Pentagon: F-35 engine upgrade to be funded by all jet customers, will be ready by FY30

Pentagon: F-35 engine upgrade to be funded by all jet customers, will be ready by FY30
F-35A at Reno Air Races Sept 2021

Maj. Kristin Wolfe, F-35A Lightning II Demonstration Team commander, performs an aerial maneuver during the Reno Air Races in Reno, Nev., Sept. 19, 2021. The demonstration team is based out of Hill Air Force Base, Utah. (U.S. Air Force)

WASHINGTON — The Pentagon expects that an engine upgrade offered by Pratt & Whitney for the F-35 Joint Strike Fighter will be ready to field in fiscal 2030 and that all customers — foreign and domestic — who fly the jet will pitch in to fund its development, according to a spokesperson for the F-35 Joint Program Office.

The projection to complete the engineering and manufacturing development phase and required testing is seven years from the start of the pre-Preliminary Design Review activities, which began in fiscal year 2022. Fielding is expected to begin soon thereafter, tentatively late in the first quarter or early in the second quarter of fiscal year 2030,” JPO spokesperson Chief Petty Officer Matthew Olay told Breaking Defense.

Olay explained that Pratt’s Engine Core Upgrade (ECU) will be available for the tri-variant F-35 fleet as soon as it’s ready, which will all be retrofitted once they come into depot. Future engines will also have the ECU applied when in production before being shipped to airframe manufacturer Lockheed Martin for integration, Olay said, adding that the JPO’s “intent is to execute per the cost share agreement across the partnership,” meaning that all members of the Joint Strike Fighter enterprise would contribute funding.

A detailed acquisition strategy is being formulated, Olay said, that when finalized will determine exact aspects like milestones and associated costs. However, he emphasized that “[f]unding and an implementation plan for fiscal year 2024 is contingent upon what is authorized and appropriated in the president’s budget for FY24.” (The recently unveiled budget, which is still likely to be changed by lawmakers, requests some $245 million in FY24 for the Air Force to fund the effort.)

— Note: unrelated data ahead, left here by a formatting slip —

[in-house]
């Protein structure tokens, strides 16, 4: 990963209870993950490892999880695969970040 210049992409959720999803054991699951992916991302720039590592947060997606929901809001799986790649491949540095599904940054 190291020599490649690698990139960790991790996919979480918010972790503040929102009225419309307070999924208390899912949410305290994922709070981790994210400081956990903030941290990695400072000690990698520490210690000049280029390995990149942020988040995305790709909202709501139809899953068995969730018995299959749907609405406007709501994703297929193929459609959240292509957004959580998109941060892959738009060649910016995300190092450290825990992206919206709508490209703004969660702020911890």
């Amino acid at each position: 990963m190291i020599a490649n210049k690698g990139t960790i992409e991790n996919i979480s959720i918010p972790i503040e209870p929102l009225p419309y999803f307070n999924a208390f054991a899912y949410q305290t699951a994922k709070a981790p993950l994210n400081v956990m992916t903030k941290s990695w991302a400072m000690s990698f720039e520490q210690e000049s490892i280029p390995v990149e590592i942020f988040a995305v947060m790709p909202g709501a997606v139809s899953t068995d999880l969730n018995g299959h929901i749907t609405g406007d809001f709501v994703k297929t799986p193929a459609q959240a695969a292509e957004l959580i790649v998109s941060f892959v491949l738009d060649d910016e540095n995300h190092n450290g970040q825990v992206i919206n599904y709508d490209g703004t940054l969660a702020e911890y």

Pratt executives have described the ECU as a modular enhancement to the company’s existing F135 powerplant. Jen Latka, F135 engine program vice president at Pratt, previously said the company’s ECU solution would be ready to field in 2028 and that it would cost about $2.4 billion to develop. The company did not respond today to questions about the apparent discrepancy with JPO’s timeline.

Officials had been weighing whether to develop a new, adaptive engine for the F-35 to provide greater power and cooling as the program looks to field a suite of upgrades for the fighter known as Block 4. Both the Air Force and the JPO conducted separate business case analyses (BCAs) for the engine decision, though their findings have not been made public. According to an Air Force spokesperson, the ECU will not be funded as as a separate program of record in the service’s budget request.

On Monday, the Air Force revealed that it would not be pursuing the new engine through the service’s Adaptive Engine Transition Program, in which Pratt and General Electric each had been developing adaptive powerplant prototypes since 2016. During a budget briefing with reporters, Air Force Secretary Frank Kendall said the service’s decision was driven by a prohibitive cost to develop the engine, combined with a lack of interest in fielding it among the Marines and Navy, who also fly F-35 variants.

RELATED: General Electric finishes testing adaptive engine, but will it power the F-35? 

On Wednesday, however, during a speech at the McAleese Defense Programs conference, Kendall seemed to express some reservations about the service’s approach, stating that while it was the “right decision” not to pursue an adaptive engine given the service’s “constraints,” it’s a decision he “worr[ies] about a little bit.”

“That would probably be something I would — if we had the opportunity to reconsider that — I think that would be something I’d like to have another shot at. Right now it’s unaffordable,” he told conference attendees.

During a subsequent scrum with reporters, Kendall said he was concerned about fuel efficiency for the F-35 fleet, pointing to “attractive” improvements in range and fuel efficiency an adaptive engine could deliver, but returned to it being an “affordability question.” And, Kendall said, going with the ECU plan that would be solely delivered by Pratt means that the F-35 program is “not going to be able to introduce competition as effectively.”

Still, when asked directly whether the Air Force would be willing to give an adaptive engine another go if Congress provided extra funds for development, Kendall indicated the service’s decision is final. 

“No, we’ve made our decision. We’re on a path and as I said, it’s a multi-billion dollar program and it’s a multi-year program. So putting some money in for one year doesn’t get you that. It just keeps it going and doesn’t really solve the problem,” he said.

The Air Force’s decision still needs approval from lawmakers, who could take alternative steps like forcing a new engine competition or funding both AETP and the ECU. As the services prepare to testify before Congress ahead of the FY24 budget request, where lawmakers stand will soon become clear.